Insight by Appian

IT Modernization requires BPM and low-code automation for lasting success

Michael Beckley is co-founder and CTO of Appian and he submits that we should take a whole new look at upgrading and automating enterprise systems. 


BPM Gets New Legs

What it means is that you have a visual building block to assemble your process rather than having to write code. What it means is that you visualized a business process in a workflow diagram that is the running software. So, when you change the flow chart, you are changing the code.



So, what we have done is used artificial intelligence to make it easy for the government to bring in, and anyone, quite frankly, to bring in mass amounts of documents and scan them and use artificial intelligence to overcome what has kept us from doing that in the past.


Implications of BPM Change

Low-code platforms can allow developers to go so much faster because they can focus on what is truly differentiated. What is new? What is unique to that agency and all the standard things of pulling data from databases and making it accessible, pulling data from Web services. You know how people access information without all that swivel chair usage and having to go to 12 different systems.

If we have learned anything from 2020, we have seen that federal systems need to be updated to handle the new demands of remote access, shared documents and process automation.  Estimates go as high as 90% of federal employees are working remotely.

Additionally, we must handle petabytes of documents, much of which is unstructured.  On top of this perplexing situation is the inability to understand document sequence by walking down the hall to ask a colleague about it.  Many federal systems are ripe for automation.

The concept of automation is not new.  The problem is older methods yield a transition that is slow, inflexible and unable to scale to the amount of data we have today.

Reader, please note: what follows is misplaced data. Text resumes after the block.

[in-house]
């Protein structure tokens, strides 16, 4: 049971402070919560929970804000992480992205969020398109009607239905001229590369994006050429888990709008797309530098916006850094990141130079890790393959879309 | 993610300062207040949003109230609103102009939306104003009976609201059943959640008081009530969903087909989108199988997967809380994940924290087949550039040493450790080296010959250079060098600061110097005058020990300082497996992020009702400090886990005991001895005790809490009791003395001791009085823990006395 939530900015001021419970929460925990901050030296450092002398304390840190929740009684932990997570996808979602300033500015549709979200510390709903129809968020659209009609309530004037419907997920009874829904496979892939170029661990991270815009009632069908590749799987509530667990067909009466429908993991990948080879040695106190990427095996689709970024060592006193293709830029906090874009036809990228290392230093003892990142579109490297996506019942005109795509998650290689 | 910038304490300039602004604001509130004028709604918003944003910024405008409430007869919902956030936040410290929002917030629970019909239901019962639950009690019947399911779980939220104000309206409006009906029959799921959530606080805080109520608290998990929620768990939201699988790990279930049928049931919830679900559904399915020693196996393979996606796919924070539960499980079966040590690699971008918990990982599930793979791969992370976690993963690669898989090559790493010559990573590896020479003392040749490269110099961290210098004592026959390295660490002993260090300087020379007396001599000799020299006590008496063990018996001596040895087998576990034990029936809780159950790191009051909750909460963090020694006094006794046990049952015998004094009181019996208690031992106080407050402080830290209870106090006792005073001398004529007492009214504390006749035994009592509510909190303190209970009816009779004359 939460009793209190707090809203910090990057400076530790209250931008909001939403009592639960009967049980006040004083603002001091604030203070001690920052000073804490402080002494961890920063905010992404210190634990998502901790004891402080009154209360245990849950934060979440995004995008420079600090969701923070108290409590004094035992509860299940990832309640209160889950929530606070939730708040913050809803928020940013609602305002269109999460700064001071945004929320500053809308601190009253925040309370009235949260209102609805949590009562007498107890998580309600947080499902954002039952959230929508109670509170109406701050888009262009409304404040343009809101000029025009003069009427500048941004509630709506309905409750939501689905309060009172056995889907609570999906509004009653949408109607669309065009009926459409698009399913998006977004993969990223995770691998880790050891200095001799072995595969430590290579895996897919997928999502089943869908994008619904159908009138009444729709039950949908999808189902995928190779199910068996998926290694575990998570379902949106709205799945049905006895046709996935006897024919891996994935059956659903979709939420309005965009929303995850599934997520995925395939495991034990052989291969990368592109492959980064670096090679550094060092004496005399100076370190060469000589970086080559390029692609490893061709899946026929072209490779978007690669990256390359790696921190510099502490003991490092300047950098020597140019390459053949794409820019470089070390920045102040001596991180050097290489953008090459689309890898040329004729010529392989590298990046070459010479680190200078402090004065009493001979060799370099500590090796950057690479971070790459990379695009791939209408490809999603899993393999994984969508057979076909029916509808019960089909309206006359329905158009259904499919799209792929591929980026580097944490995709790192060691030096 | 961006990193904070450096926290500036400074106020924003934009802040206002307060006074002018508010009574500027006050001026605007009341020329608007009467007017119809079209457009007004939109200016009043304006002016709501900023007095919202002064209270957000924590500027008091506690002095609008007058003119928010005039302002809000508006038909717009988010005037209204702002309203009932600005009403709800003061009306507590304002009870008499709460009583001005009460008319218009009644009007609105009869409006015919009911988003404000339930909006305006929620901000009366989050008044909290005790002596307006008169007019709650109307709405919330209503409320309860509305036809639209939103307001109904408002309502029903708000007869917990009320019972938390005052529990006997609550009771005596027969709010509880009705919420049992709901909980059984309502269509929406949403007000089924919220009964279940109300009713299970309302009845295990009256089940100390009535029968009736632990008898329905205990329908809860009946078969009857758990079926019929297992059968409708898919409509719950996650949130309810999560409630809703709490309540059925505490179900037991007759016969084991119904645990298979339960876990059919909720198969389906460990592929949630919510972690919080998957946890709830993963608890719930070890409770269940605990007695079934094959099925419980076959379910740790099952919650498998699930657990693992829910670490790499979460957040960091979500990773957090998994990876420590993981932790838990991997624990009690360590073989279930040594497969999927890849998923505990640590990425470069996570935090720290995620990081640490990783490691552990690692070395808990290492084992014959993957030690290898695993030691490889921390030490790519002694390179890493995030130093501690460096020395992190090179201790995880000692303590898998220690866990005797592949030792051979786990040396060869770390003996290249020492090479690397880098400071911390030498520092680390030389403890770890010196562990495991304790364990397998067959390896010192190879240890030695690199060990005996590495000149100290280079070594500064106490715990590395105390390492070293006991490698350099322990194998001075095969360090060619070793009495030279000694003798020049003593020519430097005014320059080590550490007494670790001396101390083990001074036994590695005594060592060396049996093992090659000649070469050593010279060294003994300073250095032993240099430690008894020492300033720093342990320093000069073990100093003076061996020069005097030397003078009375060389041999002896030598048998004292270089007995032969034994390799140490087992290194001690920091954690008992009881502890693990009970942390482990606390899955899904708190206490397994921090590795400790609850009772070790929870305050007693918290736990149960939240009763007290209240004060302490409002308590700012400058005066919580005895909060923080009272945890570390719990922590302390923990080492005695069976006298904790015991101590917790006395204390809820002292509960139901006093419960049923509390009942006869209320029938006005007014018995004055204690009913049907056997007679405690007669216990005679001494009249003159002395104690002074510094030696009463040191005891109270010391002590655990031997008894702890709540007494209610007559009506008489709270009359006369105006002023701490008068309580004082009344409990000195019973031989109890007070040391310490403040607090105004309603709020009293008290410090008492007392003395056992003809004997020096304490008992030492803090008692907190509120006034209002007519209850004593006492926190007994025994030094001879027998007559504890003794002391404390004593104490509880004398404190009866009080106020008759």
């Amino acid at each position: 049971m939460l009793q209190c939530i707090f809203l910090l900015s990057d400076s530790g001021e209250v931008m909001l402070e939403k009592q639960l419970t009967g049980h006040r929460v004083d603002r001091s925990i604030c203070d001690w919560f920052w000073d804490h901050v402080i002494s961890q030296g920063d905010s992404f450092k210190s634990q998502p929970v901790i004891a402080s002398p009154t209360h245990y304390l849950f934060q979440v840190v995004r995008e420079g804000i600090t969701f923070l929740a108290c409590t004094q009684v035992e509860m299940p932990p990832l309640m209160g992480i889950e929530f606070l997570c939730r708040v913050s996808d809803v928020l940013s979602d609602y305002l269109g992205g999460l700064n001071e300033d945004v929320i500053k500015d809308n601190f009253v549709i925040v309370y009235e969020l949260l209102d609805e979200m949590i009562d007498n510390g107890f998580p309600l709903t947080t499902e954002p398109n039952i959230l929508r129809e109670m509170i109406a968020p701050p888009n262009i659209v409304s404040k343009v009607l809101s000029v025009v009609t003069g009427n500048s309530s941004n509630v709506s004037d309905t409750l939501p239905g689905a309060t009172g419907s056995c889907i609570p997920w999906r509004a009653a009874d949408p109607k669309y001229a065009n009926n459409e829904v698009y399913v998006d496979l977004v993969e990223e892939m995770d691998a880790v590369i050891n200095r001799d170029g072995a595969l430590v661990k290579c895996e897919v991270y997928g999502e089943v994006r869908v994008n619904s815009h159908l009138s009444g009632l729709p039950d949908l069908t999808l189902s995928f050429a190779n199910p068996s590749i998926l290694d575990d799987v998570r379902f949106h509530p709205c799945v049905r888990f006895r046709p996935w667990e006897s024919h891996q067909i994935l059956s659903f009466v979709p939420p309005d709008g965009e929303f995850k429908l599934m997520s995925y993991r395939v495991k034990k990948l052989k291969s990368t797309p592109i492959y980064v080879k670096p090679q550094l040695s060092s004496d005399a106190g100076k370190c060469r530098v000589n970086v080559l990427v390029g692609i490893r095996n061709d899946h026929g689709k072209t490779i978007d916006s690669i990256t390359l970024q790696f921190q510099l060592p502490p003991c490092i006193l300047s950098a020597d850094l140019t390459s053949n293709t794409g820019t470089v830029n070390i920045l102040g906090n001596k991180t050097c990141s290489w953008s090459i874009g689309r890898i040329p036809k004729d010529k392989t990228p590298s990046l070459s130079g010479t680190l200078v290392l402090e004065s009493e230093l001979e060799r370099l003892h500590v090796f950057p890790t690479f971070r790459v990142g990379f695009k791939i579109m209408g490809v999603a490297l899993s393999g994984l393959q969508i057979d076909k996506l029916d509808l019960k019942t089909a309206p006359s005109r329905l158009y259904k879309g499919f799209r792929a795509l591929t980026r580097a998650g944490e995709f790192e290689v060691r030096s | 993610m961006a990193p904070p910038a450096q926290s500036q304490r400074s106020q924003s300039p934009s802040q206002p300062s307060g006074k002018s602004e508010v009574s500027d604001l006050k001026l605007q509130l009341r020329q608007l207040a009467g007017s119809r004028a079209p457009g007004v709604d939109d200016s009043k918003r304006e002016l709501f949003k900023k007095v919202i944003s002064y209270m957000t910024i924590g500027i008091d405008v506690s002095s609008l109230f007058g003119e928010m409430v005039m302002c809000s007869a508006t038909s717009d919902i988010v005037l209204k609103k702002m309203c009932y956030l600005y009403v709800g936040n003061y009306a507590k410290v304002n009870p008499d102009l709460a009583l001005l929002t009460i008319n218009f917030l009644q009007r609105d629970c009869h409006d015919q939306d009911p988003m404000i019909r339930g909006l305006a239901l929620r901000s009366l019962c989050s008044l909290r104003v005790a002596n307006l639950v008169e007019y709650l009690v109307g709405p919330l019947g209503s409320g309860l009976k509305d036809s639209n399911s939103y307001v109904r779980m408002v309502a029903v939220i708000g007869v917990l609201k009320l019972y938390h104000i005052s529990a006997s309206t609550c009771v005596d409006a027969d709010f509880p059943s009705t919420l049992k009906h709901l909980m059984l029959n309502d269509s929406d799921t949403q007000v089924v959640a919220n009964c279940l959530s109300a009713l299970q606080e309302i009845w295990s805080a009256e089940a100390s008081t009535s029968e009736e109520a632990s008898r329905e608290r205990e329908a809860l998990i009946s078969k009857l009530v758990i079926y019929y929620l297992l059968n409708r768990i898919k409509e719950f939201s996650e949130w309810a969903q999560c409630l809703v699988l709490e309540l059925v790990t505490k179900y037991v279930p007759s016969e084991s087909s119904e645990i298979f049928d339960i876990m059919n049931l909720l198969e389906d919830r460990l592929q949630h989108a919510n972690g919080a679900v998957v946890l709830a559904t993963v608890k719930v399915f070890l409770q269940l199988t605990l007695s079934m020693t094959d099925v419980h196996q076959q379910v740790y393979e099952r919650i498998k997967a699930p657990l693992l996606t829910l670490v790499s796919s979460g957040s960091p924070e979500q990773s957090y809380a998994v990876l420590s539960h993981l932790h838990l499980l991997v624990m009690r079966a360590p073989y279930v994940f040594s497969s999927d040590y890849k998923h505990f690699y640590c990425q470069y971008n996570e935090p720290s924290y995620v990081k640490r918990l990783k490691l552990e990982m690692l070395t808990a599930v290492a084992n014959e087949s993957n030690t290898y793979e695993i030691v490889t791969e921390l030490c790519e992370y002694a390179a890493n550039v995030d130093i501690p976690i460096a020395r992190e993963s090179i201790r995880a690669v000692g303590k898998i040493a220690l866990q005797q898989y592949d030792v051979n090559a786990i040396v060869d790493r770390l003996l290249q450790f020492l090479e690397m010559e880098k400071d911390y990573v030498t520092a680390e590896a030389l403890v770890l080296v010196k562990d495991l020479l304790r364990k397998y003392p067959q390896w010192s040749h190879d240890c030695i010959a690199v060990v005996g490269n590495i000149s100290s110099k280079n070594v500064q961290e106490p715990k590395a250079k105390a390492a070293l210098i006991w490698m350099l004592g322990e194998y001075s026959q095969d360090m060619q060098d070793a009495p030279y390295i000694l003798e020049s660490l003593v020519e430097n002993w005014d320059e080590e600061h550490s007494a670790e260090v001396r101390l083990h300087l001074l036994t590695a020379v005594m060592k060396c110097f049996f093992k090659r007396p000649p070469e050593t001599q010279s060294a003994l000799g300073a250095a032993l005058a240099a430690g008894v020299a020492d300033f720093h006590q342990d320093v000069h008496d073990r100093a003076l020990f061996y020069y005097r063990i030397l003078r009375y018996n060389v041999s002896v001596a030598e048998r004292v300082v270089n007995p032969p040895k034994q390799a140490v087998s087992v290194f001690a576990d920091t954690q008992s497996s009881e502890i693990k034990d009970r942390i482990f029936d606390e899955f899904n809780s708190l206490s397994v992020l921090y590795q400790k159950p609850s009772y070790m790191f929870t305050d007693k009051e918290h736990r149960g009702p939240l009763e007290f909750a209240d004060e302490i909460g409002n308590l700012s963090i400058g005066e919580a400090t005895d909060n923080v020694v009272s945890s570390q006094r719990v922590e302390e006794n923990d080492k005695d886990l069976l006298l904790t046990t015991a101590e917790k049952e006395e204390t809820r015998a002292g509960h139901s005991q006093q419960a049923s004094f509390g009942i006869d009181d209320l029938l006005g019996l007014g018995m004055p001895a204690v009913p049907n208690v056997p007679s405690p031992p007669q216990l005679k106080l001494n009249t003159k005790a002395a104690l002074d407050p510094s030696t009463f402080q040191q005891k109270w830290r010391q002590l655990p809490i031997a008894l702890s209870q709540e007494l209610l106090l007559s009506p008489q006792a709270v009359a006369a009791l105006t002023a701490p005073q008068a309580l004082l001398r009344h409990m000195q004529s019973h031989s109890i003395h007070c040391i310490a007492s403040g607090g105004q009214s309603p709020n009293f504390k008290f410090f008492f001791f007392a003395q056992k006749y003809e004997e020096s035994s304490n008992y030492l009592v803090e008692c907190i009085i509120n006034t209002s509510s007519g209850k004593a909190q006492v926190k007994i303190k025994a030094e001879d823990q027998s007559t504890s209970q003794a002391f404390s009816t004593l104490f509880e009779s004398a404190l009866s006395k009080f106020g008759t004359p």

Michael Beckley is co-founder and CTO of Appian and he submits that we should take a whole new look at upgrading and automating enterprise systems.  Rather than relying on a tedious method of sitting down and writing code or even using code libraries, he suggests an approach that uses low-code.

Michael states low-code allows “a visualized business process in a workflow diagram that is running the software.”  Further, this process takes the configuration ability from professional software developers to business analysts and nontraditional developers.

Low-code provides the vehicle to accomplish the mantra of agile development, “fail early and fail often.” In other words, test out proposed software sequences until they work.

Everyone wants to share documents, but when IoT devices are projected to introduce billions of new data points it gets hard to ingest that amount of information.  Even when low-code allows for quick iterations of automation processes to achieve the optimal method, there is still the issue of handling petabytes of data.

One aspect of the low-code solution offered by Appian is the ability to use artificial intelligence to scan documents.  Artificial intelligence from Appian can adapt to information presented in complex tables, comments made by analysts, even added checkmarks.

IT modernization is not the sole domain of code, even if it is low-code.  Human knowledge must be combined with artificial intelligence and bots on a unified platform to accomplish the task.  One does not just pull a block of code off the shelf and slap it into a system; the right automation must combine with human decision-making to increase productivity.

Sometimes the acquisition of the solution can delay its delivery. We all know each agency will have its unique workflow on top of federal acquisition regulations that must be considered.  Traditionally, trying to apply that workflow to a system that includes requirements as well as award and solicitation management causes delay.  Even a fast, flexible system can get sidetracked with this convoluted process.

One way to avoid this delay is to have a unified platform that will include built-in tools for managing and monitoring the process.  Let us look at just a small aspect of this system – if you decide to edit an  existing system, you may need to manually email it to the bot.  The Appian system will allow bot management that will incorporate them into the improved workflow.

In such a complex system, one may ask how can human collaboration take place?  Appian allows humans to dynamically source ideas from people who use the system.  One portal will allow you to decide and automate changes.

Improving an enterprise system is difficult enough when all staff are on site.  The COVID crisis is forcing federal leaders to apply automation tools to increase productivity in these trying times.

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